Some who had waited for two hours hoping to get in were bitterly disappointed when those seats were filled by journalists and lawyers. They shouted angrily at court staff and complained they were being discriminated against for backing Assange. Some later blocked a busy main road outside the court, bringing traffic to a halt.

Assange was arrested last month in London after his relationship with his embassy hosts went sour and Ecuador revoked his political asylum.

Jill Lawless And Gregory Katz, The Associated Press











































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Military ombudsman demands independence now, accuses top brass of fighting oversight

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OTTAWA — Canada’s military ombudsman is demanding the federal Liberal government immediately grant his office true independence and oversight powers over the Canadian Armed Forces.

Ombudsman Greg Lick says numerous scandals and crises over the past 30-plus years have resulted in calls for external oversight of Canada’s military to protect troops and others.

That includes the current sexual misconduct scandal that is ripping through the senior ranks.

While governments and leaders within the Armed Forces and Defence Department have publicly agreed to such recommendations each time, Lick alleges such agreement has been a facade.

Lick says senior commanders and defence officials have in reality fought to protect their kingdoms from outside interference, while successive governments have looked away.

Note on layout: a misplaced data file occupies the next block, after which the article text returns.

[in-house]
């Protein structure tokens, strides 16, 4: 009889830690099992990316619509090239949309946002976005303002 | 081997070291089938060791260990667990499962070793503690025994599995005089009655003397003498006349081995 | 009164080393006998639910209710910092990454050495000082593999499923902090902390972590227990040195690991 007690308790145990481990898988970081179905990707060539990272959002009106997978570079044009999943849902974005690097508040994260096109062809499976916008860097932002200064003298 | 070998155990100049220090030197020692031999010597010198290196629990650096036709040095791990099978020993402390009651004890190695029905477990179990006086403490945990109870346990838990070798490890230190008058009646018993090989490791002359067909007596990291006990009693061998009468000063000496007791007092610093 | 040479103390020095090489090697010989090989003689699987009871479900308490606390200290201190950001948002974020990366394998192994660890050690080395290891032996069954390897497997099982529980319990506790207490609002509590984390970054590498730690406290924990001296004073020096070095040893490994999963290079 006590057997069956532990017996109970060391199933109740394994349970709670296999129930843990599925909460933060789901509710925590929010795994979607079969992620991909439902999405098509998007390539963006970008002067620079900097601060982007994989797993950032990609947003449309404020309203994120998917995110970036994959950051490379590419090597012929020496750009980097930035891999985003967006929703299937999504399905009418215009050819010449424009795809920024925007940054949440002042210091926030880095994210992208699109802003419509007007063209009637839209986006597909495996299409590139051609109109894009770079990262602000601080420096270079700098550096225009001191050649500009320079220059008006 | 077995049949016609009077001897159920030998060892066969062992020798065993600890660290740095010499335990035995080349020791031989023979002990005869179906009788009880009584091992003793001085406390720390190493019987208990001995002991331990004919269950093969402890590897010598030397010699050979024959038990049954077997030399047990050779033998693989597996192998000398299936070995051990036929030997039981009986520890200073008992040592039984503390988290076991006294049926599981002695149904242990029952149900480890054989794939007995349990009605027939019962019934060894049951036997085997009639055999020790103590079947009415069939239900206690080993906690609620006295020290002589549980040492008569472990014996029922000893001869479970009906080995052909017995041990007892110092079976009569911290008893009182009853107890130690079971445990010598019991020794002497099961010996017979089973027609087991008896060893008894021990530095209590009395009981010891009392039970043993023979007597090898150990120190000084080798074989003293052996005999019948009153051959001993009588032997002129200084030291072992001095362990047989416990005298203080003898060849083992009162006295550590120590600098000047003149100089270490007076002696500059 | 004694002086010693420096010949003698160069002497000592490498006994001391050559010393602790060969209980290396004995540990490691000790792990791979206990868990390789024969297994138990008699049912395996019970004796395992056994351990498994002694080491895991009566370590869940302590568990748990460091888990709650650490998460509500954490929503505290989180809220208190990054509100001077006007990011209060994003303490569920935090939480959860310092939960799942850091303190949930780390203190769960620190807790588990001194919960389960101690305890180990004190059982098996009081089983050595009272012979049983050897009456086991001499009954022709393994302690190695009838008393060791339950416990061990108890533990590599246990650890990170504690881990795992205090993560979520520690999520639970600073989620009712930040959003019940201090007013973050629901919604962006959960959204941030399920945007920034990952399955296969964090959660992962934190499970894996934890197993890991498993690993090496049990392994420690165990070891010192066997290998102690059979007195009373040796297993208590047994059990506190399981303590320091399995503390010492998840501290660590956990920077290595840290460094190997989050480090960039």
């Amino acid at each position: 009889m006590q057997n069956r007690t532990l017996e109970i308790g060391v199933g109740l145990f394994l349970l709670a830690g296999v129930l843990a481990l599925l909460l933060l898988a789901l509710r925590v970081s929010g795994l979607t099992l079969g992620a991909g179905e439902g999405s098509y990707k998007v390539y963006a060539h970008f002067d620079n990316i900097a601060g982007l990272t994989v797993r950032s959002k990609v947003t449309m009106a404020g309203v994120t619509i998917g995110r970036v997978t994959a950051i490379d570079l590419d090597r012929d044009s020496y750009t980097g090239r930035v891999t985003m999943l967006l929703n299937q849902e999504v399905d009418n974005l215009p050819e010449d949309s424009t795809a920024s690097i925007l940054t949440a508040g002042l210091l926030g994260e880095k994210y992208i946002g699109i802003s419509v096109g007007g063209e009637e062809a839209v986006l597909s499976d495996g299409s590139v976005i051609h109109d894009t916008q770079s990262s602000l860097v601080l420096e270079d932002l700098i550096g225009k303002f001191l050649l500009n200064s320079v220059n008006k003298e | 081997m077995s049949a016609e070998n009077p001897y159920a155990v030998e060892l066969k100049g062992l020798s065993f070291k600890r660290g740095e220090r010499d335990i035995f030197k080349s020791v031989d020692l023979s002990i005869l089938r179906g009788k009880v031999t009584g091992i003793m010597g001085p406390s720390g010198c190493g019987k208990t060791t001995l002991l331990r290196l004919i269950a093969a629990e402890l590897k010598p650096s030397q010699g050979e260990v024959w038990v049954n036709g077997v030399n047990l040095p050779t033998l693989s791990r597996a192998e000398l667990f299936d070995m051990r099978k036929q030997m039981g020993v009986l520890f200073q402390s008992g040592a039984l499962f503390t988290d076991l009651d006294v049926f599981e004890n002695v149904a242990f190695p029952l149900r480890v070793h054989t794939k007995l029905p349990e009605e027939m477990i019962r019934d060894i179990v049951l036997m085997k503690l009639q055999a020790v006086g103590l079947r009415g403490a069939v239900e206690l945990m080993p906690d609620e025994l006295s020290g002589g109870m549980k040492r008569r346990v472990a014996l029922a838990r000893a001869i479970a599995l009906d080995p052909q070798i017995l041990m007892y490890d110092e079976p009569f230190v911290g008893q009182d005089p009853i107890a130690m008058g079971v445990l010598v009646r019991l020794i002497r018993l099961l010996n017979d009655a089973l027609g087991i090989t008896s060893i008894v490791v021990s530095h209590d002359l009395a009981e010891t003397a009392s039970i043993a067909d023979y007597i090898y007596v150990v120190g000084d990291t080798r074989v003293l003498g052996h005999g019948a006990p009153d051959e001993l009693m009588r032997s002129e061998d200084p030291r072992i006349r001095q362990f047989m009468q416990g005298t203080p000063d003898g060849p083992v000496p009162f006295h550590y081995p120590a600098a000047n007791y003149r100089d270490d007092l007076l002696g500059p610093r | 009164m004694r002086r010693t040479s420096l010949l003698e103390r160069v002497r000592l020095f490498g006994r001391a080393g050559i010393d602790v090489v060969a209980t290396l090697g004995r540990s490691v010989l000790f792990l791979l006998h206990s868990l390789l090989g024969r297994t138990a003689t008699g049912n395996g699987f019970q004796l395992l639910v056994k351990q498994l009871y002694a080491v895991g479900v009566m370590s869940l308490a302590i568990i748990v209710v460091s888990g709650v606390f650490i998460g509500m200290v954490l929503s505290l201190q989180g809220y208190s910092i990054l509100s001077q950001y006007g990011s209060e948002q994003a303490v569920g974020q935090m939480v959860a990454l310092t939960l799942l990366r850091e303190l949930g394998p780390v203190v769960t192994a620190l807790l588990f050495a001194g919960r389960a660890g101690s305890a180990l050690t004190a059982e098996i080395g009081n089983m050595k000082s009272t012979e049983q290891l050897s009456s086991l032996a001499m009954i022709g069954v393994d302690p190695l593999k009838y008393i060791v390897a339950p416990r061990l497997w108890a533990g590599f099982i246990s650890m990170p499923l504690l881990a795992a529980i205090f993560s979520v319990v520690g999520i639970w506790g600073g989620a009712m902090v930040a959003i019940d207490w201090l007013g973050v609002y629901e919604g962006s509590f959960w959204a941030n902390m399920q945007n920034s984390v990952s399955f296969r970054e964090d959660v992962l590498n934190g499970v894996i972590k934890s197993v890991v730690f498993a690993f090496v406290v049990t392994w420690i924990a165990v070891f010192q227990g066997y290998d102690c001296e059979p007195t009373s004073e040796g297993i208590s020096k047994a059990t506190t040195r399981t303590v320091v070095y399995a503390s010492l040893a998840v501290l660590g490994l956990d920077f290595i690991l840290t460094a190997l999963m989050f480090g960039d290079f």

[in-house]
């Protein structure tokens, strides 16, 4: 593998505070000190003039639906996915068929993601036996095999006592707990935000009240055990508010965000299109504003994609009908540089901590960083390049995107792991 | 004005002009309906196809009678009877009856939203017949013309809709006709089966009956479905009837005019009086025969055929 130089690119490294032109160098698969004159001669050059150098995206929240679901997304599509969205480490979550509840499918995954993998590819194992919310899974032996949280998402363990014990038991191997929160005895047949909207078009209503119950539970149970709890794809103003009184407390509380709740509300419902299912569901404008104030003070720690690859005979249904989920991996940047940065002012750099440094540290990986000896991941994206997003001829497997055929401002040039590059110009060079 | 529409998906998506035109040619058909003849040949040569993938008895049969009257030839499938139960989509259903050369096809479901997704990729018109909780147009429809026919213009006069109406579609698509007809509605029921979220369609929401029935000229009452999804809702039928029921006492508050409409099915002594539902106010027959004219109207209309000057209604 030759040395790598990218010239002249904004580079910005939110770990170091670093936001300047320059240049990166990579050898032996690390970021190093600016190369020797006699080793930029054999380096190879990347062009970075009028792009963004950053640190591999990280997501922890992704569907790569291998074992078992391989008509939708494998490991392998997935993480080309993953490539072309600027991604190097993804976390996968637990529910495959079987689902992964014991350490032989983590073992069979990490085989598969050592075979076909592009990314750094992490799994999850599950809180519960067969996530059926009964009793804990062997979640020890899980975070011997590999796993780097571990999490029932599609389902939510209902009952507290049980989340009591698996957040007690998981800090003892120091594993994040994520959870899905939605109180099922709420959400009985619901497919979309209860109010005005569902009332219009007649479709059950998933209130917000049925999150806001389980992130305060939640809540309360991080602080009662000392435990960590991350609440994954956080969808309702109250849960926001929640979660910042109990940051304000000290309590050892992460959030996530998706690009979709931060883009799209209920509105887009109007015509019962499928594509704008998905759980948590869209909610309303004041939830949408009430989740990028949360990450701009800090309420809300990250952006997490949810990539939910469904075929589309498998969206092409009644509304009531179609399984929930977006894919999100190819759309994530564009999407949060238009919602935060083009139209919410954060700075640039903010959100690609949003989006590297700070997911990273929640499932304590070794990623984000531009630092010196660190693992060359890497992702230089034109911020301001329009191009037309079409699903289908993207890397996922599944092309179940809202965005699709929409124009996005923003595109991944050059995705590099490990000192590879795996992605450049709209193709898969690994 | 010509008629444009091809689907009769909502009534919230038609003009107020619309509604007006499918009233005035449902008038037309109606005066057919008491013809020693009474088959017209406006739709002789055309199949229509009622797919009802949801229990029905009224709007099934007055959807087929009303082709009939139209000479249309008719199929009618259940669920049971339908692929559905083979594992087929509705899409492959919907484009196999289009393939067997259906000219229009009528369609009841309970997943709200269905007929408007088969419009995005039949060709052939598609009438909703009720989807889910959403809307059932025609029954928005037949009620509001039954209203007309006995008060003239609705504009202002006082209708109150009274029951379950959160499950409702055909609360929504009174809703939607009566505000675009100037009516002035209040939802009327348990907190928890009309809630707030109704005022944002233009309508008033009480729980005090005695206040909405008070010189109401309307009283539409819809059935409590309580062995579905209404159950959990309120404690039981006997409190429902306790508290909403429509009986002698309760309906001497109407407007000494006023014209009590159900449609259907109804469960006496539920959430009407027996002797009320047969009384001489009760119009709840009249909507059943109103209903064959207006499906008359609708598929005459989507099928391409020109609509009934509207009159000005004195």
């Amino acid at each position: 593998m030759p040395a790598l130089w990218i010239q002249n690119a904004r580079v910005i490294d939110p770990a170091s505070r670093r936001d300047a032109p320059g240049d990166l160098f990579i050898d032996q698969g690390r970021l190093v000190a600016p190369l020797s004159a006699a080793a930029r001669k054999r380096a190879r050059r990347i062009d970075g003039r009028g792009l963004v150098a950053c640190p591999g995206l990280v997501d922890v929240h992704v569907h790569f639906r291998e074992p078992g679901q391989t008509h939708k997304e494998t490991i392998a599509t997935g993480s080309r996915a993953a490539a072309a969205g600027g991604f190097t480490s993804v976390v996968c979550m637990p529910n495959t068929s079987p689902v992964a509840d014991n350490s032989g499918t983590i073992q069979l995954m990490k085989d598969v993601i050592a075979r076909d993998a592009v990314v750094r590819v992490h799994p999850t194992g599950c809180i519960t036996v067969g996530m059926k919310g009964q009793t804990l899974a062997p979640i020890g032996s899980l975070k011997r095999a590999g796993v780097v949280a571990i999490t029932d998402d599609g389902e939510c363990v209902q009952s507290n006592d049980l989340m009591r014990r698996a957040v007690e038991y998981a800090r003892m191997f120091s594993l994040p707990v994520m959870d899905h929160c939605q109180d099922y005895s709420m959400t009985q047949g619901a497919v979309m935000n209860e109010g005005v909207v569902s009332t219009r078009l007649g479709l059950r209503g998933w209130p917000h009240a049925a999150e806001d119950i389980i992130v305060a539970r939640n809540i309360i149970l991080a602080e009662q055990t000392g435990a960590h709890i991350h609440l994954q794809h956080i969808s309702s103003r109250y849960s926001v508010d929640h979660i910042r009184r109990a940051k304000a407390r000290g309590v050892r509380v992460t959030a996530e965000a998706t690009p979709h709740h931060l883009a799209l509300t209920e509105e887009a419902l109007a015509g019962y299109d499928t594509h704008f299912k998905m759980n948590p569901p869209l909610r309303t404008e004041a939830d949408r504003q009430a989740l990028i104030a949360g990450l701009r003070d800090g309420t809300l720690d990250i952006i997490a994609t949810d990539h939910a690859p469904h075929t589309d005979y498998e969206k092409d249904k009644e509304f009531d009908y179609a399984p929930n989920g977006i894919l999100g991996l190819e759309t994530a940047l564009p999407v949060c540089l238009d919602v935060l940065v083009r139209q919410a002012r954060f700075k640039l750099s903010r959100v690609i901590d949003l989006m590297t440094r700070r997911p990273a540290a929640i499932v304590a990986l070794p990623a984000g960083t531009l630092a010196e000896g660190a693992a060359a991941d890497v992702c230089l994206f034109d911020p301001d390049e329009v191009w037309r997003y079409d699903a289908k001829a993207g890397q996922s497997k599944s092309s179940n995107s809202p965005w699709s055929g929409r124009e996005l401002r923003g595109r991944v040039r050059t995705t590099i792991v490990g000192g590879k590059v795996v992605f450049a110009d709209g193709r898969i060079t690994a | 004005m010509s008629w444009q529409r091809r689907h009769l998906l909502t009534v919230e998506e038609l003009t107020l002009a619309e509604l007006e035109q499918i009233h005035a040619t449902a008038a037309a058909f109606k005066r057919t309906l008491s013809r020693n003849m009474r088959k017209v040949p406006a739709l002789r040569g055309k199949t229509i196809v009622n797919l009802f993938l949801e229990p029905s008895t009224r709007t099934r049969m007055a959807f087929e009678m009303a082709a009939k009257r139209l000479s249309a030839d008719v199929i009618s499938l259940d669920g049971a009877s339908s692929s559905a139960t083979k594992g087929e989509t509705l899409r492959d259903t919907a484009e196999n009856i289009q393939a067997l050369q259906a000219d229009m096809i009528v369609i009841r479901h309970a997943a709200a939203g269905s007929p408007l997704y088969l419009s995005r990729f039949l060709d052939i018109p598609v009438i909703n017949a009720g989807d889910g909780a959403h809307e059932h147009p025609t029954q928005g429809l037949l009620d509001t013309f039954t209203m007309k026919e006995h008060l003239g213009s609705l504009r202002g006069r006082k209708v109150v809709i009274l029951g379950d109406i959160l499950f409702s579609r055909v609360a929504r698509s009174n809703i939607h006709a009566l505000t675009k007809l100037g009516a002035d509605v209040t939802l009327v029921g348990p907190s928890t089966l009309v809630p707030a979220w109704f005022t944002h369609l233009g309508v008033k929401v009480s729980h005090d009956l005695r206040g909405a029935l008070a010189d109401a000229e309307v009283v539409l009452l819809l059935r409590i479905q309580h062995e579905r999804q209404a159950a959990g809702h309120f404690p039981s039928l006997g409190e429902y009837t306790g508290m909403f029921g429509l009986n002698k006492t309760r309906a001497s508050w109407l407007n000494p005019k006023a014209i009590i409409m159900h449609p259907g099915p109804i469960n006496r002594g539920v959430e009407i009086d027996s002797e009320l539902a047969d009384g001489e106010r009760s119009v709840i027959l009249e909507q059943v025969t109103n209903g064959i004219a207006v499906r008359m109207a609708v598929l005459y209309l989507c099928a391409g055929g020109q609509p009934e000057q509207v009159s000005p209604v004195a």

Lick, who is releasing a report today, says there have been enough studies and reviews and that if independent oversight isn’t established now, service members will continue to suffer.

This report by The Canadian Press was first published June 22, 2021.

The Canadian Press

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Cleanup underway in Quebec town after tornado that left one man dead

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MASCOUCHE, Que. — A Quebec town just north of Montreal is cleaning up today in the aftermath of a tornado that tore through Monday afternoon.

A man died after trying to take shelter in his shed in Mascouche, Que., while two other people were injured when the tornado touched down at around 4 p.m.

Mayor Guillaume Tremblay says the city was caught off guard by the twister, but its emergency response plan was quickly put into action and worked well.

A spokesperson for the town says nearly 100 buildings were damaged by the tornado, and the Red Cross said between 50 and 100 people were being taken care of with offers of food, clothing and temporary shelter.

Environment Canada confirmed from videos and photos posted online that a tornado had occurred. It had issued severe thunderstorm watches for many areas of southern and central Quebec, due to high humidity and high temperatures.

The agency is expected to dispatch a specialist to the scene to examine the severity of the damage and get a better idea of the tornado’s strength.

This report by The Canadian Press was first published June 22, 2021.

The Canadian Press